UCS LOOKS TO DOUBLE PROFIT ON CONSOLIDATION

Mergers, Acquisitions and Financial Results

Software developer UCS believes it can more than double profit margins in coming years, having consolidated six units into one and set up a software factory in Centurion.

Consolidation has allowed UCS to recover from disappointing interim figures and post a healthier performance for the year to September 30.

UCS CEO John Bright said more benefits were still to come, and that he hoped to push the profit margin of 14,5% up to 30% for UCS's software development division.

Bright said UCS's second major division -- which supplies international software and related services -- could achieve a profit margin of 20%.

Revenue hit R517m, up 12,6% from R459m, while after-tax profit was R35,5m, up from R25,2m. Headline earnings a share stood at 14,5c, up from 11,9c, and this enabled UCS to declare a dividend of 3c, which added to its 2c dividend at the interim stage.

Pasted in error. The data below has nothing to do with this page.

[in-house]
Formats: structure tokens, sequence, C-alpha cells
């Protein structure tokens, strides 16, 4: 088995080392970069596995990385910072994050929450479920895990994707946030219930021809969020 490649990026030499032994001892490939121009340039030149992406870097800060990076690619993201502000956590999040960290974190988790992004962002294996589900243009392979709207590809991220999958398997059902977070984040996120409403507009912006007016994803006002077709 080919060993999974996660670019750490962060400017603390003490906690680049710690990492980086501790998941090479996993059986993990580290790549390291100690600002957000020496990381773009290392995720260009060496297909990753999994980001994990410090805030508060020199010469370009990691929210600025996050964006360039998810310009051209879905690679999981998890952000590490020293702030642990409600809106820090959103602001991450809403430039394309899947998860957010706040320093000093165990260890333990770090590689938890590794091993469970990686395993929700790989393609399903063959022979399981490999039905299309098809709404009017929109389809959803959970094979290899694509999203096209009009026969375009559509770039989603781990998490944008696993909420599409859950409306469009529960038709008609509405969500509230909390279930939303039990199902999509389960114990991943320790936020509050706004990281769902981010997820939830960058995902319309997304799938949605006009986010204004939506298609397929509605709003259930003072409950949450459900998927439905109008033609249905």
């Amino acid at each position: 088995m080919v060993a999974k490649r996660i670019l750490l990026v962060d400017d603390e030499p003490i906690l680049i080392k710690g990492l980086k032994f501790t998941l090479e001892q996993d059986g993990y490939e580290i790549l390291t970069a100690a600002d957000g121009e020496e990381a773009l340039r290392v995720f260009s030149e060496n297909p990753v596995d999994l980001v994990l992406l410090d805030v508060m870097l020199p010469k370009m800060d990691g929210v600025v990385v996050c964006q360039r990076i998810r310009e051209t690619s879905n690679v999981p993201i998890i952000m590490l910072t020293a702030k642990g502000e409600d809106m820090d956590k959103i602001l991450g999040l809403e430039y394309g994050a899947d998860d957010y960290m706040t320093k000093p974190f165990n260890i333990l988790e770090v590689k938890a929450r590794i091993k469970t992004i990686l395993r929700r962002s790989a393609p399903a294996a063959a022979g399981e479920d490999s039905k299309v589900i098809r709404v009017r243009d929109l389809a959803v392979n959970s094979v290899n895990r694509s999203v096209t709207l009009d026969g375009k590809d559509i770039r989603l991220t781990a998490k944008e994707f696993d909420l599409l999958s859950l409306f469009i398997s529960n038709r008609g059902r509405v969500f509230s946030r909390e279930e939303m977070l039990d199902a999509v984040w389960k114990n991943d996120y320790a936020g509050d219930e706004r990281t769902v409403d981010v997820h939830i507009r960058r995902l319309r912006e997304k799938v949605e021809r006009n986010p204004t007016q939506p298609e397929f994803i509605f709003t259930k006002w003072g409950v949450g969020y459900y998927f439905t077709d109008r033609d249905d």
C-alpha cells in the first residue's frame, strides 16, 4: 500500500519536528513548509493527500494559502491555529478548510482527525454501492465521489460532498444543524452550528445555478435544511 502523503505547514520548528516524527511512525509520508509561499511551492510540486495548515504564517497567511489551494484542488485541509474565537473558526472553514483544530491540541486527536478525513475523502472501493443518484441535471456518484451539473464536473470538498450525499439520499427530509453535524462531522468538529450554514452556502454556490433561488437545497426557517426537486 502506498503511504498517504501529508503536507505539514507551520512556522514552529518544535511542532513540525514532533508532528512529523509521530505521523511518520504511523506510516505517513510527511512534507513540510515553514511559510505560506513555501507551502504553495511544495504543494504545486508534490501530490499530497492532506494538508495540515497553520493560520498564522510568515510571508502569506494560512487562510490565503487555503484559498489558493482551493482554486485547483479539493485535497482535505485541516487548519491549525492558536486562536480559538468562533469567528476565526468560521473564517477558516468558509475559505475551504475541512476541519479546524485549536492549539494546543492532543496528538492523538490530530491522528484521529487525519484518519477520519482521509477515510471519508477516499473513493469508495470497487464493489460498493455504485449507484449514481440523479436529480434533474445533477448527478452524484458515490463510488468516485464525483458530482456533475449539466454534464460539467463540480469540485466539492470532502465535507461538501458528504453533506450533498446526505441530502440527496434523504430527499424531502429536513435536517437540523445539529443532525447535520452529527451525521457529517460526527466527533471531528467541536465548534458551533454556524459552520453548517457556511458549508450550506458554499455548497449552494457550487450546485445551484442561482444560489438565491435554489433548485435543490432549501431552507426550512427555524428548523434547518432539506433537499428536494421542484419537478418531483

He said the year had been for consolidation and investment, with progress in improving efficiencies via acquisitions and internal streamlining. At the interim stage, UCS was down 15% from the previous year, as four major projects caused problems. "Large-scale, customised software solutions are a complex business."

UCS had not delivered on time in some cases, while in others customers had not been ready to receive systems. But the four projects had been completed and paid for in the second half, putting figures back on track.

Bright was "more than optimistic" about continuing the more than 20% growth in headline earnings a share established over the past few years.

The company earns 60% of its business from home-grown software and 40% from its solutions division. The balance is likely to switch after the R48m acquisition of CEB Maintenance to bulk up services operations.

UCS seeks a black hi-tech firm that can merge with its operating divisions to create an empowerment profile that adds skills and growth. "It was complicated to put together a merger or acquisition as there aren't enough black technology companies."

Business Day